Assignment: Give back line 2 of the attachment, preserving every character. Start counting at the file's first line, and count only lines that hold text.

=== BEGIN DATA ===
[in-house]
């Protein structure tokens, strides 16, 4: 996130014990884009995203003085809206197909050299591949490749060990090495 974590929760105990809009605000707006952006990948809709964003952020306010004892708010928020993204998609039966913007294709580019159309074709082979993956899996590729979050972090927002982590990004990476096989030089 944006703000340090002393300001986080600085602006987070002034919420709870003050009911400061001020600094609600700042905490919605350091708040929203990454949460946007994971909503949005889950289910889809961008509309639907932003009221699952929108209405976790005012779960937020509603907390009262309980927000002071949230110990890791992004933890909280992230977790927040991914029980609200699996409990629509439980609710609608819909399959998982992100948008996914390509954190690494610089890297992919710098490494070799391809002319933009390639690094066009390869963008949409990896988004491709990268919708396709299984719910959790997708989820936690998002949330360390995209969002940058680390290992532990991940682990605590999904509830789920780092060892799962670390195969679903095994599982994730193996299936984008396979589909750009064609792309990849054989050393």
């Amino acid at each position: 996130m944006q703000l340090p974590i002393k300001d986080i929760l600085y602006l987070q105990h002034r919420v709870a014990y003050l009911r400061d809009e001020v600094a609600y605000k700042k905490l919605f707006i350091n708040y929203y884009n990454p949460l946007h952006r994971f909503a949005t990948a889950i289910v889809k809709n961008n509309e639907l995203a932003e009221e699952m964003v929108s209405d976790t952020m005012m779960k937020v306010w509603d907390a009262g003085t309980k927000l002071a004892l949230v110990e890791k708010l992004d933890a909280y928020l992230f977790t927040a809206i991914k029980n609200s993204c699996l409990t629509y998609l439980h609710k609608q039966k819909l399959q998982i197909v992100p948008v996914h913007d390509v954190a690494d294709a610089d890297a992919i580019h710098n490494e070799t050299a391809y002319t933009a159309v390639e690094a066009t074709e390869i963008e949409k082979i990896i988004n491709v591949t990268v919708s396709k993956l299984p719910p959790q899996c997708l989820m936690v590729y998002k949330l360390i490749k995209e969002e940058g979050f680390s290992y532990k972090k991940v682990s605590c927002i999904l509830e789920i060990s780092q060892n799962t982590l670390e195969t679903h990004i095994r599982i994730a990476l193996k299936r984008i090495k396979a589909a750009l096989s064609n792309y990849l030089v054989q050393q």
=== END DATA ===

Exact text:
């Protein structure tokens, strides 16, 4: 996130014990884009995203003085809206197909050299591949490749060990090495 974590929760105990809009605000707006952006990948809709964003952020306010004892708010928020993204998609039966913007294709580019159309074709082979993956899996590729979050972090927002982590990004990476096989030089 944006703000340090002393300001986080600085602006987070002034919420709870003050009911400061001020600094609600700042905490919605350091708040929203990454949460946007994971909503949005889950289910889809961008509309639907932003009221699952929108209405976790005012779960937020509603907390009262309980927000002071949230110990890791992004933890909280992230977790927040991914029980609200699996409990629509439980609710609608819909399959998982992100948008996914390509954190690494610089890297992919710098490494070799391809002319933009390639690094066009390869963008949409990896988004491709990268919708396709299984719910959790997708989820936690998002949330360390995209969002940058680390290992532990991940682990605590999904509830789920780092060892799962670390195969679903095994599982994730193996299936984008396979589909750009064609792309990849054989050393």